“He became known for his ability to weave through warring tribal factions and his ability to quickly get senior Afghan officials on the phone or to summon them to his office, including President Hamid Karzai,” The New York Times reported during Khalilzad’s stint as ambassador to Afghanistan — the country of his birth — from 2003 to 2005.
Robin Raphel, a former assistant secretary of state for South Asia, says Khalilzad’s appointment is a sign that the Trump administration is getting serious about a political solution to America’s longest war.
Zalmay Khalilzad, the U.S. special representative for Afghan reconciliation, is on the verge of an agreement with the Taliban that would pave the way for the withdrawal of some 14,000 U.S. troops from Afghanistan in exchange for guarantees that the war-wracked nation would not be used as a haven for international terrorism, according to diplomatic sources.
KABUL, Afghanistan — At first, the man was just walking across the street. Then he was running for his life. He managed four steps before the blast from the car bomb caught him.
Since then, the last few seconds of Akbar Fazelyar’s life, captured on video during a Taliban attack on Sept. 5, have become one of the most scrutinized moments in Afghanistan, slowed down and watched frame by frame on countless mobile phones and computer screens.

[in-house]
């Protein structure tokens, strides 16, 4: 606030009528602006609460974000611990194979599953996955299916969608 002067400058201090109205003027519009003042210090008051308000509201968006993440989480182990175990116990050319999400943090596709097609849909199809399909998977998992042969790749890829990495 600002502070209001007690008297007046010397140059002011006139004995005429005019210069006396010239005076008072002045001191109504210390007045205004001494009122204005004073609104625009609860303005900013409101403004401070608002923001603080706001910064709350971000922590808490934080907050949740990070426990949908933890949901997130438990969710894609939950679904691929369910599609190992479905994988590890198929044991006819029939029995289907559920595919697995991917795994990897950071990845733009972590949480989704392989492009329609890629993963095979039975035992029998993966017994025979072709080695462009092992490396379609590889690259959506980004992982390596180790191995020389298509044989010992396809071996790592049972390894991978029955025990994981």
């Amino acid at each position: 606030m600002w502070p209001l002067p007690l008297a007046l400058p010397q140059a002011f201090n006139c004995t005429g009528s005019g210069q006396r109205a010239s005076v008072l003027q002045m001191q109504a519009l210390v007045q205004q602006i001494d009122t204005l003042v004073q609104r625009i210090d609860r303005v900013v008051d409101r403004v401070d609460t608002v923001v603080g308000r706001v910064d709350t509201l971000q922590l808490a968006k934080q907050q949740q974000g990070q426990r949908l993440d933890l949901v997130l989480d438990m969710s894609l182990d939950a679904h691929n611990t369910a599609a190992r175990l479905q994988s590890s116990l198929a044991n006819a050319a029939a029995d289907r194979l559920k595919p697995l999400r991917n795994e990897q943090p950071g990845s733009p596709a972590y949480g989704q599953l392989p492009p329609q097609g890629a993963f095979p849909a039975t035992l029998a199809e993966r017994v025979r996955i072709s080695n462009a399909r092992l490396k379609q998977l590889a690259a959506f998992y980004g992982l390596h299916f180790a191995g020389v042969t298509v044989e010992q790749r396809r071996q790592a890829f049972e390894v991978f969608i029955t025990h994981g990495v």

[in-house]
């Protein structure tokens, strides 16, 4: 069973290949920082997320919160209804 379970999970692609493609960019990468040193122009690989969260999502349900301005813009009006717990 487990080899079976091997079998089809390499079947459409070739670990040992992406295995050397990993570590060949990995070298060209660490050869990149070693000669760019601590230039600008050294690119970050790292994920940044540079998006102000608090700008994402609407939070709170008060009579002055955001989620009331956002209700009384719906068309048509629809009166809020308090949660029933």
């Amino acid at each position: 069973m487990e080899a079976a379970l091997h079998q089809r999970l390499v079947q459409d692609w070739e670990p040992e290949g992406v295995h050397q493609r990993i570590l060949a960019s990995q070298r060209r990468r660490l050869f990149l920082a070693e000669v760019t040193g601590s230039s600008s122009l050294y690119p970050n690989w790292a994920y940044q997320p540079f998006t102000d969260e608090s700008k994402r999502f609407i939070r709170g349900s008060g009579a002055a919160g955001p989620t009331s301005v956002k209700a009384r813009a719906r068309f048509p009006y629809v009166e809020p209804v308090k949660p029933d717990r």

The vote, the fourth since the Taliban’s removal from power by a United States-led coalition in 2001, comes as heavy fighting between the armed group and government forces has led to a spike in the number of civilians killed.
The Taliban has already threatened to target election rallies and polling stations, while in recent weeks the US-backed Afghan forces have stepped up air and ground attacks, raising fears of further casualties.
Last week alone, more than 150 people were killed, according to Al Jazeera tally, in Taliban attacks, US drone strikes and raids by Afghan government forces.
The air strike was aimed at destroying a hideout used by Islamic State militants, but it accidentally targeted farmers near a field, Afghan officials were quoted as saying.